In the buildings industry, the meaning of “green” has evolved significantly. In the 1980s the term focused tightly on environmental impacts. Since then it has broad- ened to include concepts of sus- tainability and then of resilience.
The Resilient Design Institute (
resil-ientdesign.org) identifies resilience as
“the capacity to adapt to changing conditions and to maintain or regain functional-ity and vitality in the face of distress or
disturbance.” This approach encompasses
environmental as well as economic and
Resilience goes beyond durability to
redundancy and back-ups. It focuses on
extreme weather as well as power outages and transportation interruptions. It
encompasses safety and comfort for occupants and production of power, lighting
New construction in North America
accounts for roughly 0.5 billion square
feet of roofing installed each year.
Existing buildings account for 2.5 billion square feet of replacement roofing.
The combined volumes are a significant
opportunity for the resilient approach.
No other major building system is
installed as frequently or offers as much
potential for resilience.
When you consider the view of an
urban landscape from an airplane, you see
an expanse of roofs. Outside the urban
core of high rises, you see vast numbers of
low commercial buildings – offices, apartments, and big box retail – with large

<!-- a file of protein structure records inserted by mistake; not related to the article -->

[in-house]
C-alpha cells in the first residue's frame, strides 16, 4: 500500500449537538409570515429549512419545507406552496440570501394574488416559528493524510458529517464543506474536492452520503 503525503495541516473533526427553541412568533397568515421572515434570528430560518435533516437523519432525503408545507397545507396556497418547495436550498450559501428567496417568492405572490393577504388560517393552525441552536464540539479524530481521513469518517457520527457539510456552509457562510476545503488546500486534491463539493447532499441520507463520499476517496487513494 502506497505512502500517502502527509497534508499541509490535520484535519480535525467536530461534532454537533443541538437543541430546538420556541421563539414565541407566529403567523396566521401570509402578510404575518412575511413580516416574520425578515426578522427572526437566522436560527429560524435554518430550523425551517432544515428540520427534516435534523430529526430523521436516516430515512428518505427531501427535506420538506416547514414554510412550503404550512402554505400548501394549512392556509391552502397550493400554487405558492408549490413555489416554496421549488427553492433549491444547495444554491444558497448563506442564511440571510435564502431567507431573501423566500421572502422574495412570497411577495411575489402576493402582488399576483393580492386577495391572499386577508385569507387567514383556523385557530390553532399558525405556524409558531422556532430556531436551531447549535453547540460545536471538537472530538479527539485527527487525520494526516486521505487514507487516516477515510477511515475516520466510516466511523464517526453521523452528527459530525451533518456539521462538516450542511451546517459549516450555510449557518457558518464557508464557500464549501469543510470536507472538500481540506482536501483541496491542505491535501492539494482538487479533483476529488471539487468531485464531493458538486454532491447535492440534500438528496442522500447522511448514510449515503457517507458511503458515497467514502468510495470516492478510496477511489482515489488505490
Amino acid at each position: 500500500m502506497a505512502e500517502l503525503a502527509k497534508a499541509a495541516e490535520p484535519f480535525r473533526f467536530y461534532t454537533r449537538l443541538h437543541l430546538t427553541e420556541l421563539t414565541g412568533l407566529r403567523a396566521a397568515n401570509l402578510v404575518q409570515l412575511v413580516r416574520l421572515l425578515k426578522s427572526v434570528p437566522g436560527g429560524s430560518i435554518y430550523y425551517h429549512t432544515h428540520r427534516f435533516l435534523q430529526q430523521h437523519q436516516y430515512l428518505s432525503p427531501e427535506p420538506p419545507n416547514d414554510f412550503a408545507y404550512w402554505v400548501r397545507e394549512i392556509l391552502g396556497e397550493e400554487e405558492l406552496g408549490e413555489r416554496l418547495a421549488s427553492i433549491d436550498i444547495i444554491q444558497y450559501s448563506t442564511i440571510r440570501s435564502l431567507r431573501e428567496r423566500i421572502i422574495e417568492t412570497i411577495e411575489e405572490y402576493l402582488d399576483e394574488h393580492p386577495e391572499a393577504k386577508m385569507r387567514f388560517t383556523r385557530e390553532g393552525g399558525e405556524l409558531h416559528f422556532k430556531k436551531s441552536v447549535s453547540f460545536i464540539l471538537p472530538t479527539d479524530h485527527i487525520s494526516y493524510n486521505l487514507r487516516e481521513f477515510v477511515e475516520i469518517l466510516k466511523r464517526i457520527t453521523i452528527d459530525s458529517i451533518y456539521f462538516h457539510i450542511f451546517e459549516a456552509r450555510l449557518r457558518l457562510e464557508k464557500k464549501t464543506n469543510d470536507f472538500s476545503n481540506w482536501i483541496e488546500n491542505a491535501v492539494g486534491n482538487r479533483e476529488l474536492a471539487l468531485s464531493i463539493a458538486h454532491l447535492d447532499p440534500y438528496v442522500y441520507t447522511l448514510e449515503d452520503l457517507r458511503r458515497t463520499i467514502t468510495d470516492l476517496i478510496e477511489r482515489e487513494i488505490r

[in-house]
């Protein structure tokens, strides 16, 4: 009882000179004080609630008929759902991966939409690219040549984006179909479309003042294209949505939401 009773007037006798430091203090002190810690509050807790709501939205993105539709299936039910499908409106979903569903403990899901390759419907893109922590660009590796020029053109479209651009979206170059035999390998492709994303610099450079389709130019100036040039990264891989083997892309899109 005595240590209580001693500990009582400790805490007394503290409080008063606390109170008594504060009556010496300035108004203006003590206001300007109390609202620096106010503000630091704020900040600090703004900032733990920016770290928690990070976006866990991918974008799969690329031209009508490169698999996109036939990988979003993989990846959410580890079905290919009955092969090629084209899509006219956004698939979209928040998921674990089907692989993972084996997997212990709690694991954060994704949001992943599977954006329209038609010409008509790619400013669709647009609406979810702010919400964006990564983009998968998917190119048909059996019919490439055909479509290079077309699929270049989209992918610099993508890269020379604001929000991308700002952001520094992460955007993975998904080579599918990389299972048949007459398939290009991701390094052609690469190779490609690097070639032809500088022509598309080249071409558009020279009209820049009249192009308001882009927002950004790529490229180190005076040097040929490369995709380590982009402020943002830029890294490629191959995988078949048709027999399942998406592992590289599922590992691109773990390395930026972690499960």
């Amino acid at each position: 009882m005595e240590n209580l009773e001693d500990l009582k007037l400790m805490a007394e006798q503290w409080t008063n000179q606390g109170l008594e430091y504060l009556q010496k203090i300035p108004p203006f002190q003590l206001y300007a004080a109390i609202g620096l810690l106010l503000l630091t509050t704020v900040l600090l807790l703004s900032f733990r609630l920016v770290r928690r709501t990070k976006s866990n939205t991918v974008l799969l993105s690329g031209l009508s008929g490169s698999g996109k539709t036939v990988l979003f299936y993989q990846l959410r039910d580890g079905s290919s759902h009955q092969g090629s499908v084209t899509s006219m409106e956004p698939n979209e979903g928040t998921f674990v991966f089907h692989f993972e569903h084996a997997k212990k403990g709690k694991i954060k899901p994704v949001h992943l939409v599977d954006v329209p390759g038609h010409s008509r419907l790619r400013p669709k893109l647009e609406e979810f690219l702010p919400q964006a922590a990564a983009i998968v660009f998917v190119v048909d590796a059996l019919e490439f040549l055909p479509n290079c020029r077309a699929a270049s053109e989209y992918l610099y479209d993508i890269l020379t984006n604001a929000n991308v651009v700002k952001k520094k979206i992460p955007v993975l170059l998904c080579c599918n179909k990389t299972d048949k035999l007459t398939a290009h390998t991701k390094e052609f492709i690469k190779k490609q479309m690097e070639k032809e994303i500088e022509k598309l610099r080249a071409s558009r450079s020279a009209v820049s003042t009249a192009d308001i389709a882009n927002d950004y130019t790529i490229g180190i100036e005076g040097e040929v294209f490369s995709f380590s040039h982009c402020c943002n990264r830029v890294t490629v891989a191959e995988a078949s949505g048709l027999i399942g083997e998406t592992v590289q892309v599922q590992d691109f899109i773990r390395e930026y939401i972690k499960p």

roof areas. The roof area of many of these
buildings exceeds the area of their outside
walls. Roofs are critical membranes that
interact with the outside environment
and affect the interior environment.
In the pursuit of resilience, nine strate-
gies can be applied to roofing. Some of
these strategies are familiar, some are
emerging, but all can work together.
Durable materials make a roof
last longer and slow the flow
of used materials to landfills.
Durability depends on a system’s
total thickness and its thickness over
reinforcement. Other important factors
are tensile and breaking strength, hail
ratings, and heat and UV aging.
The roof membrane also benefits from
protection above and below. Mats and
walkways protect the roof’s surface while
cover boards provide reinforcement
Redundant design provides
more reinforcement for durable
materials. Critical roof areas
receive sacrificial layers or multi-
ple plies in base sheet/cap sheet combina-
tions. Wider seams, greater flashing heights
and multiple flashings add redundancy.
The attachment method can also be
redundant in its density and by accommodating critical areas like perimeters.
Non-penetrating fasteners, fully adhered
methods and induction-welded systems
increase durability. Factory-assembled
membranes and curb flashings can provide
Wind resistance is increased
by paying special attention to
attachments, especially roof
BY JIM HOFF
Resilient approaches minimize environmental impact
while maximizing return on roof investment
Roles in Resilience